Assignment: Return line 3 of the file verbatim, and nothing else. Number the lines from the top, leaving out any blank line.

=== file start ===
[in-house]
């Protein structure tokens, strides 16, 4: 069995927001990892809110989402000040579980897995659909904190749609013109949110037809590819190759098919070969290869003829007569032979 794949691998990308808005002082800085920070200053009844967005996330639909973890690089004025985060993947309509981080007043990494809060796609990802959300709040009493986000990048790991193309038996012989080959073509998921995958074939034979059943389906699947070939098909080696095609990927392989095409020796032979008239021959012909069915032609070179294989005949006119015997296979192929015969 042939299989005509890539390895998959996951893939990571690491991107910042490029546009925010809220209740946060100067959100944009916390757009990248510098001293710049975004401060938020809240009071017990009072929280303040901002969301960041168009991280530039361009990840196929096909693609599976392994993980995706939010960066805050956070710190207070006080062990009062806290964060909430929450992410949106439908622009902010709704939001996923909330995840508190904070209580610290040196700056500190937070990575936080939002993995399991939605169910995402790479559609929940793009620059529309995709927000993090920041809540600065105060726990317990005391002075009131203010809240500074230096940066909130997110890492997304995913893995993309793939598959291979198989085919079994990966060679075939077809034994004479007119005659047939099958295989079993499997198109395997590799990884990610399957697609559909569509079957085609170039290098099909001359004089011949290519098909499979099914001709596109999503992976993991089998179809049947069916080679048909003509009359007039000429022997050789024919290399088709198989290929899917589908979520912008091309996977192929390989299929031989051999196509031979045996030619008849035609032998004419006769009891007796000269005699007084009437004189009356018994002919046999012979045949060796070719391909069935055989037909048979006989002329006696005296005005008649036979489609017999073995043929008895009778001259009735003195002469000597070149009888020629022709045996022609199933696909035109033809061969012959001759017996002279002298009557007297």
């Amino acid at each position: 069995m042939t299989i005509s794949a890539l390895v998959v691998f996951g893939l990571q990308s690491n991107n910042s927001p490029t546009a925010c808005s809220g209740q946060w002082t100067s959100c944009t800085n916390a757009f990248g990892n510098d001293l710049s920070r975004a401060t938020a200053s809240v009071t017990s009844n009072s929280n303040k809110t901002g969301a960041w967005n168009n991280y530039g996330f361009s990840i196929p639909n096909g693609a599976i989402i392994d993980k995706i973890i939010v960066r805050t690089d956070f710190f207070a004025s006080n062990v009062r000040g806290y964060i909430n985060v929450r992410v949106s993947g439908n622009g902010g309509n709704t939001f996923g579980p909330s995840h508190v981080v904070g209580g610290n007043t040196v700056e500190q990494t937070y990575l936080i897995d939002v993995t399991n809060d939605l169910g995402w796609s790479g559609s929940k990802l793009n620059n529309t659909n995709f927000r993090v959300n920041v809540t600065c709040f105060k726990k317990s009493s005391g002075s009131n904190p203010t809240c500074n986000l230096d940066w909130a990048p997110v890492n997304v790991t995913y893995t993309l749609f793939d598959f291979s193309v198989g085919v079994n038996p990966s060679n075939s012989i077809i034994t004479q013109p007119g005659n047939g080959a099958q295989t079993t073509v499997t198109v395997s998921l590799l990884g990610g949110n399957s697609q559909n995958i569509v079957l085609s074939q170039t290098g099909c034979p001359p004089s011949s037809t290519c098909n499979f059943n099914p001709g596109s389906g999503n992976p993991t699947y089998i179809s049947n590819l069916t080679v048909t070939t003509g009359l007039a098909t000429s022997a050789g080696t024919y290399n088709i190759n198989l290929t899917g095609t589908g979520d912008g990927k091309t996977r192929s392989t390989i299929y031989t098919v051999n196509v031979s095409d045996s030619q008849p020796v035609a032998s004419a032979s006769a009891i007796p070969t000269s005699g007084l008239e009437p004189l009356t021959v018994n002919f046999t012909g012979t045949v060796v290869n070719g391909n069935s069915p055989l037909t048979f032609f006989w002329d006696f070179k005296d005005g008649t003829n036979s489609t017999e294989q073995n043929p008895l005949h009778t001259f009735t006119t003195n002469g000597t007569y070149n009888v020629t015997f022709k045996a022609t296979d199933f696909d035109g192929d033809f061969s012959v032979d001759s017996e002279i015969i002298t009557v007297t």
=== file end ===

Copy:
């Amino acid at each position: 069995m042939t299989i005509s794949a890539l390895v998959v691998f996951g893939l990571q990308s690491n991107n910042s927001p490029t546009a925010c808005s809220g209740q946060w002082t100067s959100c944009t800085n916390a757009f990248g990892n510098d001293l710049s920070r975004a401060t938020a200053s809240v009071t017990s009844n009072s929280n303040k809110t901002g969301a960041w967005n168009n991280y530039g996330f361009s990840i196929p639909n096909g693609a599976i989402i392994d993980k995706i973890i939010v960066r805050t690089d956070f710190f207070a004025s006080n062990v009062r000040g806290y964060i909430n985060v929450r992410v949106s993947g439908n622009g902010g309509n709704t939001f996923g579980p909330s995840h508190v981080v904070g209580g610290n007043t040196v700056e500190q990494t937070y990575l936080i897995d939002v993995t399991n809060d939605l169910g995402w796609s790479g559609s929940k990802l793009n620059n529309t659909n995709f927000r993090v959300n920041v809540t600065c709040f105060k726990k317990s009493s005391g002075s009131n904190p203010t809240c500074n986000l230096d940066w909130a990048p997110v890492n997304v790991t995913y893995t993309l749609f793939d598959f291979s193309v198989g085919v079994n038996p990966s060679n075939s012989i077809i034994t004479q013109p007119g005659n047939g080959a099958q295989t079993t073509v499997t198109v395997s998921l590799l990884g990610g949110n399957s697609q559909n995958i569509v079957l085609s074939q170039t290098g099909c034979p001359p004089s011949s037809t290519c098909n499979f059943n099914p001709g596109s389906g999503n992976p993991t699947y089998i179809s049947n590819l069916t080679v048909t070939t003509g009359l007039a098909t000429s022997a050789g080696t024919y290399n088709i190759n198989l290929t899917g095609t589908g979520d912008g990927k091309t996977r192929s392989t390989i299929y031989t098919v051999n196509v031979s095409d045996s030619q008849p020796v035609a032998s004419a032979s006769a009891i007796p070969t000269s005699g007084l008239e009437p004189l009356t021959v018994n002919f046999t012909g012979t045949v060796v290869n070719g391909n069935s069915p055989l037909t048979f032609f006989w002329d006696f070179k005296d005005g008649t003829n036979s489609t017999e294989q073995n043929p008895l005949h009778t001259f009735t006119t003195n002469g000597t007569y070149n009888v020629t015997f022709k045996a022609t296979d199933f696909d035109g192929d033809f061969s012959v032979d001759s017996e002279i015969i002298t009557v007297t």